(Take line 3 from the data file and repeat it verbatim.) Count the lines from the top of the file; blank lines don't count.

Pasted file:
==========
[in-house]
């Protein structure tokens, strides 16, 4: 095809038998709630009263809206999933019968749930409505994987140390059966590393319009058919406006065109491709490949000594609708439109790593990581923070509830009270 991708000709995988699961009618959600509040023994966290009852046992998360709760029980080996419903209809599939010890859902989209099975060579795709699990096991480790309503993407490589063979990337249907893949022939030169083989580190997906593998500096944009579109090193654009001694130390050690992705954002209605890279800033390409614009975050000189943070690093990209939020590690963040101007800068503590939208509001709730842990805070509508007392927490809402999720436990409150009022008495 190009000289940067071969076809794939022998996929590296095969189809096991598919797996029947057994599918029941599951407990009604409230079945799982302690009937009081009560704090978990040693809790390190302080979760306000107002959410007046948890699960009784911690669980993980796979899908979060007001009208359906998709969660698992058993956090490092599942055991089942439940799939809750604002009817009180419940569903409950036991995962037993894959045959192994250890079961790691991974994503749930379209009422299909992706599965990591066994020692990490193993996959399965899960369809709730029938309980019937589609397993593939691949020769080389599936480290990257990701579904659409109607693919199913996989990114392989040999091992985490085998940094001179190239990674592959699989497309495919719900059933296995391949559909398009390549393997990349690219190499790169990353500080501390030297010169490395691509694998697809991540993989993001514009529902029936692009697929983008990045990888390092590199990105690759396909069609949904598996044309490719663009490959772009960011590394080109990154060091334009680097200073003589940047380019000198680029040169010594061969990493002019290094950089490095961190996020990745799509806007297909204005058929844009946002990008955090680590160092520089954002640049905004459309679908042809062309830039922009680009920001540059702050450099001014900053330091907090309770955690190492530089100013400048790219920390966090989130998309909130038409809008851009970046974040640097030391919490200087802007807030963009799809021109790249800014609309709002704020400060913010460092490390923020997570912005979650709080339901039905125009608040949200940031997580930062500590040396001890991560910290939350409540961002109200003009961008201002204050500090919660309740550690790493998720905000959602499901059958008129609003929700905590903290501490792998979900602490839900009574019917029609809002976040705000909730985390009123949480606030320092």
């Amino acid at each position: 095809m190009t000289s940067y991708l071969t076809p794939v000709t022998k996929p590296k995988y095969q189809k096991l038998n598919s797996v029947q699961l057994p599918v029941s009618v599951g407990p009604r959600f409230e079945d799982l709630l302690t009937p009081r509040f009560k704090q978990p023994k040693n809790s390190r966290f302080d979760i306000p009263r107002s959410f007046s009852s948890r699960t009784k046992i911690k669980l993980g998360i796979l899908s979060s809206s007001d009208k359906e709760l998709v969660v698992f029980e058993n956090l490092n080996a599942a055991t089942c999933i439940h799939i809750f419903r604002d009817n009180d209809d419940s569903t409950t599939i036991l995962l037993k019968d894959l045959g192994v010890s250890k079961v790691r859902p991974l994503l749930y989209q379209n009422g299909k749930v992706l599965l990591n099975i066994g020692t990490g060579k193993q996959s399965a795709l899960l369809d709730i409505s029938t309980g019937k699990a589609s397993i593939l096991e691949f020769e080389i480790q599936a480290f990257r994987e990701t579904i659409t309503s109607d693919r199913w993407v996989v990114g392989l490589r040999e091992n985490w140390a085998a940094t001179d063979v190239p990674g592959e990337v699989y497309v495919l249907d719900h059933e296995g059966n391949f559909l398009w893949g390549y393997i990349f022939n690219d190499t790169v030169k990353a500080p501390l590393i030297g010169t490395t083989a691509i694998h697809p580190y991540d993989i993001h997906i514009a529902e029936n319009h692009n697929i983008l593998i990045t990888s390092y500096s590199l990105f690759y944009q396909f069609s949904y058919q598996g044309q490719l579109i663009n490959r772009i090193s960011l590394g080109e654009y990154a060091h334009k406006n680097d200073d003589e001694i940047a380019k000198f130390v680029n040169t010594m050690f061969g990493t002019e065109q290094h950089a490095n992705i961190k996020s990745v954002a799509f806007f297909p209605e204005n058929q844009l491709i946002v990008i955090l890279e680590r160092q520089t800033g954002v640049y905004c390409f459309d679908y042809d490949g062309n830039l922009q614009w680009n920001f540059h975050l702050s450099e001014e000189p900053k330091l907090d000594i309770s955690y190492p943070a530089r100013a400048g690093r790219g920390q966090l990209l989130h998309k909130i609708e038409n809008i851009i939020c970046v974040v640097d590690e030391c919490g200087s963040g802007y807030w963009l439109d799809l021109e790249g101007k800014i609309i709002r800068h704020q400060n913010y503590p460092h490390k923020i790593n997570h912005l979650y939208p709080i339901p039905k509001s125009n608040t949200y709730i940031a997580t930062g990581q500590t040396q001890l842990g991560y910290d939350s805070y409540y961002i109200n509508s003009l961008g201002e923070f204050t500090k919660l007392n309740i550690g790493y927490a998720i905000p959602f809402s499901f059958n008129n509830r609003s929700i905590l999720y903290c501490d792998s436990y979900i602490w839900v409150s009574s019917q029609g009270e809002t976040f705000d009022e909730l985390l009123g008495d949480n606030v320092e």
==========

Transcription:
């Amino acid at each position: 095809m190009t000289s940067y991708l071969t076809p794939v000709t022998k996929p590296k995988y095969q189809k096991l038998n598919s797996v029947q699961l057994p599918v029941s009618v599951g407990p009604r959600f409230e079945d799982l709630l302690t009937p009081r509040f009560k704090q978990p023994k040693n809790s390190r966290f302080d979760i306000p009263r107002s959410f007046s009852s948890r699960t009784k046992i911690k669980l993980g998360i796979l899908s979060s809206s007001d009208k359906e709760l998709v969660v698992f029980e058993n956090l490092n080996a599942a055991t089942c999933i439940h799939i809750f419903r604002d009817n009180d209809d419940s569903t409950t599939i036991l995962l037993k019968d894959l045959g192994v010890s250890k079961v790691r859902p991974l994503l749930y989209q379209n009422g299909k749930v992706l599965l990591n099975i066994g020692t990490g060579k193993q996959s399965a795709l899960l369809d709730i409505s029938t309980g019937k699990a589609s397993i593939l096991e691949f020769e080389i480790q599936a480290f990257r994987e990701t579904i659409t309503s109607d693919r199913w993407v996989v990114g392989l490589r040999e091992n985490w140390a085998a940094t001179d063979v190239p990674g592959e990337v699989y497309v495919l249907d719900h059933e296995g059966n391949f559909l398009w893949g390549y393997i990349f022939n690219d190499t790169v030169k990353a500080p501390l590393i030297g010169t490395t083989a691509i694998h697809p580190y991540d993989i993001h997906i514009a529902e029936n319009h692009n697929i983008l593998i990045t990888s390092y500096s590199l990105f690759y944009q396909f069609s949904y058919q598996g044309q490719l579109i663009n490959r772009i090193s960011l590394g080109e654009y990154a060091h334009k406006n680097d200073d003589e001694i940047a380019k000198f130390v680029n040169t010594m050690f061969g990493t002019e065109q290094h950089a490095n992705i961190k996020s990745v954002a799509f806007f297909p209605e204005n058929q844009l491709i946002v990008i955090l890279e680590r160092q520089t800033g954002v640049y905004c390409f459309d679908y042809d490949g062309n830039l922009q614009w680009n920001f540059h975050l702050s450099e001014e000189p900053k330091l907090d000594i309770s955690y190492p943070a530089r100013a400048g690093r790219g920390q966090l990209l989130h998309k909130i609708e038409n809008i851009i939020c970046v974040v640097d590690e030391c919490g200087s963040g802007y807030w963009l439109d799809l021109e790249g101007k800014i609309i709002r800068h704020q400060n913010y503590p460092h490390k923020i790593n997570h912005l979650y939208p709080i339901p039905k509001s125009n608040t949200y709730i940031a997580t930062g990581q500590t040396q001890l842990g991560y910290d939350s805070y409540y961002i109200n509508s003009l961008g201002e923070f204050t500090k919660l007392n309740i550690g790493y927490a998720i905000p959602f809402s499901f059958n008129n509830r609003s929700i905590l999720y903290c501490d792998s436990y979900i602490w839900v409150s009574s019917q029609g009270e809002t976040f705000d009022e909730l985390l009123g008495d949480n606030v320092e």